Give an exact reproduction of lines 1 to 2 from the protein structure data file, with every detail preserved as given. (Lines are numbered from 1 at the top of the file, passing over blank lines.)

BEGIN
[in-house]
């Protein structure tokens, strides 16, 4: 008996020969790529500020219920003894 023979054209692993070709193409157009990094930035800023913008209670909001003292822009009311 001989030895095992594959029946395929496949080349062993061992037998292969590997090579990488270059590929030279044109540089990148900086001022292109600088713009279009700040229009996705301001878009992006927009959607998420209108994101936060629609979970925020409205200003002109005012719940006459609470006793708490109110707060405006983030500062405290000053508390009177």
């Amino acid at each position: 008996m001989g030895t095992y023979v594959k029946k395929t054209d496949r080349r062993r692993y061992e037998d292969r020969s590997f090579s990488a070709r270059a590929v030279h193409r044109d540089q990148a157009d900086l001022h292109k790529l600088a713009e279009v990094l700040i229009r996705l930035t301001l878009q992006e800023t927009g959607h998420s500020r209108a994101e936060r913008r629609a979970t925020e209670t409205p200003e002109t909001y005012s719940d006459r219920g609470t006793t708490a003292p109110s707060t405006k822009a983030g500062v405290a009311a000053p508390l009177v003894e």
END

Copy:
[in-house]
């Protein structure tokens, strides 16, 4: 008996020969790529500020219920003894 023979054209692993070709193409157009990094930035800023913008209670909001003292822009009311 001989030895095992594959029946395929496949080349062993061992037998292969590997090579990488270059590929030279044109540089990148900086001022292109600088713009279009700040229009996705301001878009992006927009959607998420209108994101936060629609979970925020409205200003002109005012719940006459609470006793708490109110707060405006983030500062405290000053508390009177």